“I’ve been all over the state of Texas for various campaigns and I talk to people and ask them, why is it that you don’t want to vote? Honestly, I have heard more than once that Democrats are weak. We are not weak, but there is this perception.”
She added: “I was only the 22nd black woman ever elected to the Texas House, and I wouldn’t be here but for people having courage. At some point in time we can’t just rely on the traditions and sit here because it doesn’t work if both sides aren’t in and, at this point in time, I’ve decided that the Republicans are not in for democracy. So we have to be in.”
Republicans are determined to retain power by any means necessary, she argues, because they know their policies do not align with the majority of Americans. She cites examples such as abortion bans, firmly rejected by voters in Kansas, and student loan forgiveness, popular in opinion polls, as evidence that Democrats are more in touch with public sentiment.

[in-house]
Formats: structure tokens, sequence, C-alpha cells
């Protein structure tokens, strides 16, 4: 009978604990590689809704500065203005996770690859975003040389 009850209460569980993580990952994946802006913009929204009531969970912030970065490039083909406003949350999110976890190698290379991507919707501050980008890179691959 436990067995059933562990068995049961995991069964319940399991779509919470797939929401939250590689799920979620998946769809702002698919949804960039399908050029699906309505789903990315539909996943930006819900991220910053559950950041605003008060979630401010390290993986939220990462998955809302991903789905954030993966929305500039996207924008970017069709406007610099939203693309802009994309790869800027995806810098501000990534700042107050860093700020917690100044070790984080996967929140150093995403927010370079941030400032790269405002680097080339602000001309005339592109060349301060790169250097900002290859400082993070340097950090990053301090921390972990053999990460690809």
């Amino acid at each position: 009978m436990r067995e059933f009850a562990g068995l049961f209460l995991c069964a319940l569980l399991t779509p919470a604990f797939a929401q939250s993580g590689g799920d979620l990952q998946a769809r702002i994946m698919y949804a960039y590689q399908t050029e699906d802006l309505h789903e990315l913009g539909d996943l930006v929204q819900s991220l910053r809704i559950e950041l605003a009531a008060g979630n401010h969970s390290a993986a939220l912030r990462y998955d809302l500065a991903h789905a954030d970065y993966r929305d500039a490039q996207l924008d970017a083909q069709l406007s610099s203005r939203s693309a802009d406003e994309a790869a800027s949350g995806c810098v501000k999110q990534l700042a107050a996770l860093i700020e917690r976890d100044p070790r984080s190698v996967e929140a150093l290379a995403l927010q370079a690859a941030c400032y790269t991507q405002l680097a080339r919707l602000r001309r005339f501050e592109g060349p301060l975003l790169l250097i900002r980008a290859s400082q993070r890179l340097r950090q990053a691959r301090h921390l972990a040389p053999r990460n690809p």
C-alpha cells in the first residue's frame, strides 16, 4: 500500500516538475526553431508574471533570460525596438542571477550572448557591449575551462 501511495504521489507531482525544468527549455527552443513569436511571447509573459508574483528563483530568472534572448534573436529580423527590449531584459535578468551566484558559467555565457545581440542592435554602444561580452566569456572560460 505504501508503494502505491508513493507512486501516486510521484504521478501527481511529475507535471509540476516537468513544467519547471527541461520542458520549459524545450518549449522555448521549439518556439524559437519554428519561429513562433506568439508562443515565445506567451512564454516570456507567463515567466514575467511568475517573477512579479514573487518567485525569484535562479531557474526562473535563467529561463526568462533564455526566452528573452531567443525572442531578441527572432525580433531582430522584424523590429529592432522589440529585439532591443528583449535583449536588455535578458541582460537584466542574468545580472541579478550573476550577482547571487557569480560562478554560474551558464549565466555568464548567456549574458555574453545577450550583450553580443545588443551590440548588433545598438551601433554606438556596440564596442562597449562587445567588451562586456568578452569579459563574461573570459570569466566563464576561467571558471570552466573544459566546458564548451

Yet this does not always translate at the ballot box as Republican tout themselves as the party of middle America and Democrats as the party of coastal elites. “It’s hard to understand how we are failing at communicating that, no matter if you’re in urban America or if you’re in rural America, we’re fighting for you.”
Is it lonely to be a Democrat in Texas? The Lone Star State has gone red in 11 consecutive presidential elections from Ronald Reagan in 1980 to Donald Trump in 2020. Both its senators and its governor are Republicans. Counterintuitively, however, Crockett contends that Texas is already a blue state.
“People think I’m crazy because it’s so extreme and all we get is the extreme stories. But I believe my state is blue because we’re probably the only majority-minority state that is ‘red’; most majority-minority states are blue. So demographically it’s there.”
But despite record turnout in 2020, Texas ranked 44th out of 50 states in terms of ballots counted as a proportion of the total voting-eligible population, according to the United States Elections Project.